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Record number of Americans give up citizenship

While Washington is focused on immigration, tax experts are focused on the opposite issue: a surge in Americans moving out.

(Read more: Buying citizenship: Which nations are affordable?)

Last year, a record 2,999 Americans gave up their citizenship or terminated their long-term U.S. residency, according to new data from the U.S. Treasury Department. That was more than three times the number in 2012, and greater than the combined totals for 2011 and 2012.

Many will look at these numbers and say they are proof that America's high taxes are chasing Americans overseas. After all, many of the expatiates who have been named are wealthy or high earners—like Facebook billionaire Eduardo Saverin or pop star Tina Turner.

(Read more: Do high state taxes chase out millionaries?)

But tax experts say it would be wrong to imply that the soaring number of expatriates are driven by wealthy Americans looking to avoid taxes.

"We do not believe that the primary reason for the increase in expatriations is for political purposes or for individuals to reduce taxes," said Andrew Mitchel, an international tax attorney who has studied the expatriate numbers closely in recent years, in his blog.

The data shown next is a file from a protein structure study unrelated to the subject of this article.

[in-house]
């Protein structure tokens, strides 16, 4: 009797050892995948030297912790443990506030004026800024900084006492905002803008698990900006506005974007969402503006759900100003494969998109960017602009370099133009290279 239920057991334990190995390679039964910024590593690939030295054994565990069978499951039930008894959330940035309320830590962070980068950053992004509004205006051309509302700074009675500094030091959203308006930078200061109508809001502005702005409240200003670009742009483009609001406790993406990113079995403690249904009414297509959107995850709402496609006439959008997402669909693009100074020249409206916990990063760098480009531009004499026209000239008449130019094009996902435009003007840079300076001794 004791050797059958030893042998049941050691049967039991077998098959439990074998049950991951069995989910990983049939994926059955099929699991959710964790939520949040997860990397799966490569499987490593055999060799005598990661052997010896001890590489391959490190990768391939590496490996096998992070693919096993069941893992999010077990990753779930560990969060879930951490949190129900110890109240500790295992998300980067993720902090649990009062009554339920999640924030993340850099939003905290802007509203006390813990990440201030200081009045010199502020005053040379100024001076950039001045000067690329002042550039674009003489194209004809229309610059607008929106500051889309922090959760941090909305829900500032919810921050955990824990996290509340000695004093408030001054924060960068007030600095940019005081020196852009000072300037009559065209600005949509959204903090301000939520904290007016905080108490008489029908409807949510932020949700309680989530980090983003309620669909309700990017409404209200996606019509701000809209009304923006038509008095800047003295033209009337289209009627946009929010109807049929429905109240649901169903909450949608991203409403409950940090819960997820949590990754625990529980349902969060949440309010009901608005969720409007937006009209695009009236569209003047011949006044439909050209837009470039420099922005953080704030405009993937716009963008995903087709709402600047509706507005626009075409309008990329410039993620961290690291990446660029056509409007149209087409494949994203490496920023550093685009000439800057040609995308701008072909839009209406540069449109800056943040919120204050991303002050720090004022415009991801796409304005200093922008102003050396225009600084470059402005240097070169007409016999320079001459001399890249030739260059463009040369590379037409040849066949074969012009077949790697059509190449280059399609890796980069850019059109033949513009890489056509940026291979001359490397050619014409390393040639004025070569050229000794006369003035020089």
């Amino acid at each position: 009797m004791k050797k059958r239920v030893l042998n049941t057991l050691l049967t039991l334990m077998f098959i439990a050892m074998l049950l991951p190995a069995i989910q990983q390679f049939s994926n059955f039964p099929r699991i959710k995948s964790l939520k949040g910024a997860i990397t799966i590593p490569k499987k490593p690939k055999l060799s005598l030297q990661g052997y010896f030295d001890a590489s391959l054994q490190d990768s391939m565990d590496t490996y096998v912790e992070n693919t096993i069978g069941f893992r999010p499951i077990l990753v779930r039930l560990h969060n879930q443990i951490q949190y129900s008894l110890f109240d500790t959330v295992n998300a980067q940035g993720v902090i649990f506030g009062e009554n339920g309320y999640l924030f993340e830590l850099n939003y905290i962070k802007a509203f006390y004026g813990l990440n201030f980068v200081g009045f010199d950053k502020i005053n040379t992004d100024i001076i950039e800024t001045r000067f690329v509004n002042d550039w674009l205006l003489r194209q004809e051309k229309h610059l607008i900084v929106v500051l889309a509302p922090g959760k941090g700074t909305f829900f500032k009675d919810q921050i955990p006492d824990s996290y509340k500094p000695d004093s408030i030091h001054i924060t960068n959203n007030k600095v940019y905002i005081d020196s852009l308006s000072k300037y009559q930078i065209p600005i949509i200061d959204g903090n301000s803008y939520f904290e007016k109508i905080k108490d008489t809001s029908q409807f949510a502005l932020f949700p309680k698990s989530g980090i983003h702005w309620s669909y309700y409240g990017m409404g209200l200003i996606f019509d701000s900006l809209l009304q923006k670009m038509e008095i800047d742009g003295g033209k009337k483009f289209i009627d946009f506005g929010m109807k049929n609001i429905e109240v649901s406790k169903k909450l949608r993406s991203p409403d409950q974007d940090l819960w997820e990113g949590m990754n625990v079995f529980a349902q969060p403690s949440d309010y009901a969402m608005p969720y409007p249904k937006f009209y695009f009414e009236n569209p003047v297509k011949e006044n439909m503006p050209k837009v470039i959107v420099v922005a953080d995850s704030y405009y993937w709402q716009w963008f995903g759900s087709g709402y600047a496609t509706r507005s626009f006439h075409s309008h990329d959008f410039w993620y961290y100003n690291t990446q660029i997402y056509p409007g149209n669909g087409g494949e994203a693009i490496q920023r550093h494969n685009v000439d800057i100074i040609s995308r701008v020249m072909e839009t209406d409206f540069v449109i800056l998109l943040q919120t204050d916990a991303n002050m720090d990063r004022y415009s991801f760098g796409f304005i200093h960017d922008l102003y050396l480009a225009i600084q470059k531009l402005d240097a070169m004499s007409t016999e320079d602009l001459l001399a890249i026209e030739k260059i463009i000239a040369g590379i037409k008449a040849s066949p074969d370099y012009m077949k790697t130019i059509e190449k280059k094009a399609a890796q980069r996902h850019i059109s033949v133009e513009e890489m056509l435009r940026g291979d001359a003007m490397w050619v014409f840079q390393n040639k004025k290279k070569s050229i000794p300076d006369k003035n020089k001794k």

(Read more: How do you become a millionaire?)

Instead, he said there are three other reasons for the recent increases in the number of expatriations.

  1. Increased awareness of new tax filing laws. Many people with U.S. passports who live permanently overseas have been unaware of the rules requiring all citizens to file tax returns. The UBS tax scandal and crackdown on Americans with overseas assets has made more people aware of the requirement. And they have simply given up their citizenship rather than comply.
  2. Growing compliance burden. A new law, known as the Foreign Account Tax Compliance Act, was enacted in 2010 and may soon require foreign financial institutions to report to the Internal Revenue Service accounts held by U.S. taxpayers. Mitchel said some banks are simply closing the accounts of U.S. clients as a result.
  3. Big penalties. The standard penalty for unintentionally failing to file a tax return is $10,000. But the penalty for intentionally failing to file is far more. Mitchel gives the example of an individual who has retired overseas with savings of $1 million in a foreign bank account. If they've intentionally failed to file for four years, the penalty could be $2 million.

So yes, the IRS is clearly on the minds of Americans giving up their citizenship. But it's not because taxes have gone up. It's because the requirement to file a return—no matter where you live or what you do—has become far more stringent.

—By CNBC's Robert Frank. Follow him on Twitter @robtfrank.

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